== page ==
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Define a sequence like below $$\{x_n\}_{n=1}^{\infty}\\x_n=2+\frac{k_1}{2+\frac{k_2}{\ddots+\frac{k_n}{2}}}$$and $$k_1,k_2,...,k_n \in \{5,20\}$$ What is the $max\{x_n\},min\{x_n\} ?$
I tried to put all of them $5,20$ but , get stuck . The key answer is $max=10, min=2.5$
can you help me . Thanks in advance.

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  • $\begingroup$ You don't stop: 6 questions in 6 hours ? Do you have time for you in between ? $\endgroup$ – Jean Marie Sep 8 '17 at 13:08
  • $\begingroup$ @JeanMarie :friday is my free day . usually I am solving in a week ,and my questions begin to appear in my free time . $\endgroup$ – Khosrotash Sep 8 '17 at 13:14
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    $\begingroup$ $2 + \frac{k_1}{a}$ is large when $k_1$ is large and $a$ small, and it's small when $k_1$ is small and $a$ large. $\endgroup$ – Daniel Fischer Sep 8 '17 at 13:23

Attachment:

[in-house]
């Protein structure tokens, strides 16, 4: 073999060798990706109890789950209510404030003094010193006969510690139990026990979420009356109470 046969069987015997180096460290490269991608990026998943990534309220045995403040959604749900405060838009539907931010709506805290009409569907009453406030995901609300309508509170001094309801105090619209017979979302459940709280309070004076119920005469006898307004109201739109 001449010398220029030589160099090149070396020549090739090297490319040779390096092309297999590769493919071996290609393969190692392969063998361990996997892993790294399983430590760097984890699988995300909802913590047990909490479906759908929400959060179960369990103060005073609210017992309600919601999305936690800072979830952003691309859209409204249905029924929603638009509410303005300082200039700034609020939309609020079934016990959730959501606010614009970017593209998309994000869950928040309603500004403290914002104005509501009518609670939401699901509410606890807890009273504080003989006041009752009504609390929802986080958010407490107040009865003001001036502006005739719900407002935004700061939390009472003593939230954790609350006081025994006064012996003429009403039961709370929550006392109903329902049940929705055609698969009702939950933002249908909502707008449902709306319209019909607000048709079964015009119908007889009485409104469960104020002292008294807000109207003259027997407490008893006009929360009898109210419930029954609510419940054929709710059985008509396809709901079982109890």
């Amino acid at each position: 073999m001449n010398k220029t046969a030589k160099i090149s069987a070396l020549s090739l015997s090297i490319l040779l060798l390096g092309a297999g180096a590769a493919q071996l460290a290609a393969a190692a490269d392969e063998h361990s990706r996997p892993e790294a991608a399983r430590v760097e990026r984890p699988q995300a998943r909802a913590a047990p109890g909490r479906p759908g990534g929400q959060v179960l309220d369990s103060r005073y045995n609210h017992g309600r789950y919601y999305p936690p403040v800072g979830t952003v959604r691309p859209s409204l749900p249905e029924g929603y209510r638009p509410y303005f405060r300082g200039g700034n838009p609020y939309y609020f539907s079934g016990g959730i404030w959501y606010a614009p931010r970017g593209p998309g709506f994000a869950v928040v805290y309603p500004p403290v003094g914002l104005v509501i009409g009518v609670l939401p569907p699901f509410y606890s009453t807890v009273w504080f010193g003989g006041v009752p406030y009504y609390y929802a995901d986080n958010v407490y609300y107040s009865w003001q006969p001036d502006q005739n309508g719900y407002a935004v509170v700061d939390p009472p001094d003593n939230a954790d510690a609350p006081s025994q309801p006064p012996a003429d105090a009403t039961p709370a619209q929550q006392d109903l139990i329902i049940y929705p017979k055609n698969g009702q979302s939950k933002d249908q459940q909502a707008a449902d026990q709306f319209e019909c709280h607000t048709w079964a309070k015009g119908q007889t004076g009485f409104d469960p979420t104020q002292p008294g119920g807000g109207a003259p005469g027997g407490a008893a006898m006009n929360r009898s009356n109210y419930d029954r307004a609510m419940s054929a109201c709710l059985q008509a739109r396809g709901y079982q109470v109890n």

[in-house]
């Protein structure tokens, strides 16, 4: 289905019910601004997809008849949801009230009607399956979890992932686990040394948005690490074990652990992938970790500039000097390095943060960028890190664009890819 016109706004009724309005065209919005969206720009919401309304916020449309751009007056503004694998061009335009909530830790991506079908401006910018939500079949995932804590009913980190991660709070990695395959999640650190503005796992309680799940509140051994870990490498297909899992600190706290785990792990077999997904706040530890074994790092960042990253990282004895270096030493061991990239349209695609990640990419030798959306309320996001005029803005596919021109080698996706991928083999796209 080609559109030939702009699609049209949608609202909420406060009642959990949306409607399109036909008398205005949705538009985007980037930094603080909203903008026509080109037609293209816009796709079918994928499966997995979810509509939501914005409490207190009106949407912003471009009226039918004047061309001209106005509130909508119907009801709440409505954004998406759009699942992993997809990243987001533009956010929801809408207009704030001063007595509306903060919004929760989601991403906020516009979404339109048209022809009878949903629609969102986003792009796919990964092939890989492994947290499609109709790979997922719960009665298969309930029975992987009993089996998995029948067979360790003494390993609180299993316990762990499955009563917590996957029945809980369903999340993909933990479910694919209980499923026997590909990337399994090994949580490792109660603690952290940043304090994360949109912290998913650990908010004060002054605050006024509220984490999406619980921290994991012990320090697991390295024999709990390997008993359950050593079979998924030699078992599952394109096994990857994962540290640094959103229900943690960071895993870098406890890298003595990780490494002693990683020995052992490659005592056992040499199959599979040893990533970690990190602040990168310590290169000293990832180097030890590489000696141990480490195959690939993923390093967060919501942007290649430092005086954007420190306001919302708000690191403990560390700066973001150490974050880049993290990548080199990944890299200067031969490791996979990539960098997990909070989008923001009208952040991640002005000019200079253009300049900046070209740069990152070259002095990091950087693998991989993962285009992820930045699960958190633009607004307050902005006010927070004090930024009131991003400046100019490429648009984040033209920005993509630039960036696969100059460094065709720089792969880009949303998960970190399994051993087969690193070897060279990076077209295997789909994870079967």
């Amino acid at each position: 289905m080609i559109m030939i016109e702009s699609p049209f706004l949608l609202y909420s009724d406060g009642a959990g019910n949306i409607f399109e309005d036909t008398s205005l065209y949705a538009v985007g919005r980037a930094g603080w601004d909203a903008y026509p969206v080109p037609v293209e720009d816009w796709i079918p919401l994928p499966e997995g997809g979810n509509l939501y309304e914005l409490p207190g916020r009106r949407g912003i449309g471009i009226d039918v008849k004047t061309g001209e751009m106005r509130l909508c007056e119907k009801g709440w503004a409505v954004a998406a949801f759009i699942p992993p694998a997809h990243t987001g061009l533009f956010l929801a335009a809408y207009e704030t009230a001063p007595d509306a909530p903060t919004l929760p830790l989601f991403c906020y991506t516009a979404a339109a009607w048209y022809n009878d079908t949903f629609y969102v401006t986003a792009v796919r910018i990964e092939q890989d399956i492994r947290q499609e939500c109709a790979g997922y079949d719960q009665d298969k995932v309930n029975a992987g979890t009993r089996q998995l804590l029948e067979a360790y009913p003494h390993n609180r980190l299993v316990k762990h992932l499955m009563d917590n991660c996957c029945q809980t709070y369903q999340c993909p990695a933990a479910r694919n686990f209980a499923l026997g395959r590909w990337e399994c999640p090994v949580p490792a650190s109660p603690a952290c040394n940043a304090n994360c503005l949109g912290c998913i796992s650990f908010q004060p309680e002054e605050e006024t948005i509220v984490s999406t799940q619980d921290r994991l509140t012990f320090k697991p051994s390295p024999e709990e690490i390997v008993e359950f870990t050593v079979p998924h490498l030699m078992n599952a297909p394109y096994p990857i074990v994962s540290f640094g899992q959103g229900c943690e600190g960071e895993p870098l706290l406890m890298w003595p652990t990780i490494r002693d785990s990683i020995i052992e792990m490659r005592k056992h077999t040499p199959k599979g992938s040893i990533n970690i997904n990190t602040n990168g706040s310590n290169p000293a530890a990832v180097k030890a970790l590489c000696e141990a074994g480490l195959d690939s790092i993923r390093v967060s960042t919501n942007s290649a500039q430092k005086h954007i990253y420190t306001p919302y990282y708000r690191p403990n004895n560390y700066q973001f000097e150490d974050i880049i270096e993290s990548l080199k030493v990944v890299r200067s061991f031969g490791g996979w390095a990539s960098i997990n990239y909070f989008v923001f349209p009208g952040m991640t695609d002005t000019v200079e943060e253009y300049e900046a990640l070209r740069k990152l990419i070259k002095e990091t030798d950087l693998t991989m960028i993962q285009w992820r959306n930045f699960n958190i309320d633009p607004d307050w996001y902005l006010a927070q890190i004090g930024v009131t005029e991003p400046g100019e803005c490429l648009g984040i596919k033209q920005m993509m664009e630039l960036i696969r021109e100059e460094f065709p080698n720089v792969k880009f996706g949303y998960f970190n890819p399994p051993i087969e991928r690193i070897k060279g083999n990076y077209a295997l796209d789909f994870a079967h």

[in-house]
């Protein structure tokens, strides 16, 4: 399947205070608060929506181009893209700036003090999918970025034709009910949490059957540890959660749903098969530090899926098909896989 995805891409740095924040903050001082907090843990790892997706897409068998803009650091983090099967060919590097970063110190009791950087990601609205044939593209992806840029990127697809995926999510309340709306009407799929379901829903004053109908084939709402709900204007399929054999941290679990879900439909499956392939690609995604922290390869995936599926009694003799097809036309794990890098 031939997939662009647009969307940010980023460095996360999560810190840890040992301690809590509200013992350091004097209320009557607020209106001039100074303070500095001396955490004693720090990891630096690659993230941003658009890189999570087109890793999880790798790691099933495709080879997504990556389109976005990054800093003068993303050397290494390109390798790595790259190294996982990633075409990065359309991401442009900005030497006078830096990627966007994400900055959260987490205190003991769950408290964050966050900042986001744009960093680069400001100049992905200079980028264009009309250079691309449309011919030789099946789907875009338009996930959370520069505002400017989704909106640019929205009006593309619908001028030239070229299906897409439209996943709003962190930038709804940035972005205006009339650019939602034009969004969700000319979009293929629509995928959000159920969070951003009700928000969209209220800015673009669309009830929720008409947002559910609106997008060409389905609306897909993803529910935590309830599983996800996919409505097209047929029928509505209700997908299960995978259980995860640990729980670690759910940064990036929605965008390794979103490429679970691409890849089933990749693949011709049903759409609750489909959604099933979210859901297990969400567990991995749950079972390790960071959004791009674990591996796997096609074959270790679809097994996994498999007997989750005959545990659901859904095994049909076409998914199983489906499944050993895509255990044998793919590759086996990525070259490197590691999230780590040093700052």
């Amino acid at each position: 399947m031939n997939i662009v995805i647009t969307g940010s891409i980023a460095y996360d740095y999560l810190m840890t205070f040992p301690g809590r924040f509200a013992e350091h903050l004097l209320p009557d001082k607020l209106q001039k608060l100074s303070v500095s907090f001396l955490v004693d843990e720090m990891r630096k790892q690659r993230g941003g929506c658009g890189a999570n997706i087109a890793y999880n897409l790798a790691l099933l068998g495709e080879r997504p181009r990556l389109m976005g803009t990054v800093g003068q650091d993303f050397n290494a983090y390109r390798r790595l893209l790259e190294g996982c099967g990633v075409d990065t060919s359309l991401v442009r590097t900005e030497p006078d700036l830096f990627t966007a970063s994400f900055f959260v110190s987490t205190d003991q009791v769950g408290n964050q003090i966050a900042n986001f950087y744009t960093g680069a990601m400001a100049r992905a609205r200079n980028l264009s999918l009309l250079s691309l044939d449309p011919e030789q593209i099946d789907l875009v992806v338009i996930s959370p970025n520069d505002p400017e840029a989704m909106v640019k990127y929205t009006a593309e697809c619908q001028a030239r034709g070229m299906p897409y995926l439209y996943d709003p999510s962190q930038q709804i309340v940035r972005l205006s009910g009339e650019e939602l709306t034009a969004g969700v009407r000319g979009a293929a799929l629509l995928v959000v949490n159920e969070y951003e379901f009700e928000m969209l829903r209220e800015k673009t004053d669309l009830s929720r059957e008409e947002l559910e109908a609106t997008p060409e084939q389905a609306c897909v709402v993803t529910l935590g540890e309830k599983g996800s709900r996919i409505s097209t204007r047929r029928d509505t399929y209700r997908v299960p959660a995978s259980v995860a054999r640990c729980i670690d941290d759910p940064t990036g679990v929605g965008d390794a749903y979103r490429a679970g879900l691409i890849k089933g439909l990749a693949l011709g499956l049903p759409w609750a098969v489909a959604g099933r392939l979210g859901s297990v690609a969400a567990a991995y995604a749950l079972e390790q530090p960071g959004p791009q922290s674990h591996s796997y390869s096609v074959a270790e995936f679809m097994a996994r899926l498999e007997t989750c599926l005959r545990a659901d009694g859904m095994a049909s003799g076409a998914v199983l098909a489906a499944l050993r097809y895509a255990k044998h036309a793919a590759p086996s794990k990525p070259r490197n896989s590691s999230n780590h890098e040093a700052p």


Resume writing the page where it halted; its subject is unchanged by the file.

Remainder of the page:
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For $a_i>0$ $$2+\frac{k_1}{a_1}\quad\text{is maximized when $k_1=20$ and $a_1$ is minimized}$$ $$a_1=2+\frac{k_2}{a_2}\quad\text{is minimized when $k_2=5$ and $a_2$ is maximized}$$ $$a_2=2+\frac{k_3}{a_3}\quad\text{is maximized when $k_3=20$ and $a_3$ is minimized}$$ and so on. Therefore, $\lim\sup_{n\to \infty}x_n$ is given by $$2+\frac{20}{2+\frac{5}{2+\frac{20}{2+\frac{5}{2+...}}}}$$ A similar argument works when you want to find the minimum.

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  • $\begingroup$ Actually, that's the $\limsup_{n\to\infty}x_n$. The max is simply $x_1$, using the strategy outlined here. $\endgroup$ – Simply Beautiful Art Sep 8 '17 at 13:44
  • $\begingroup$ @SimplyBeautifulArt Thanks, edited. $\endgroup$ – dromastyx Sep 8 '17 at 13:46

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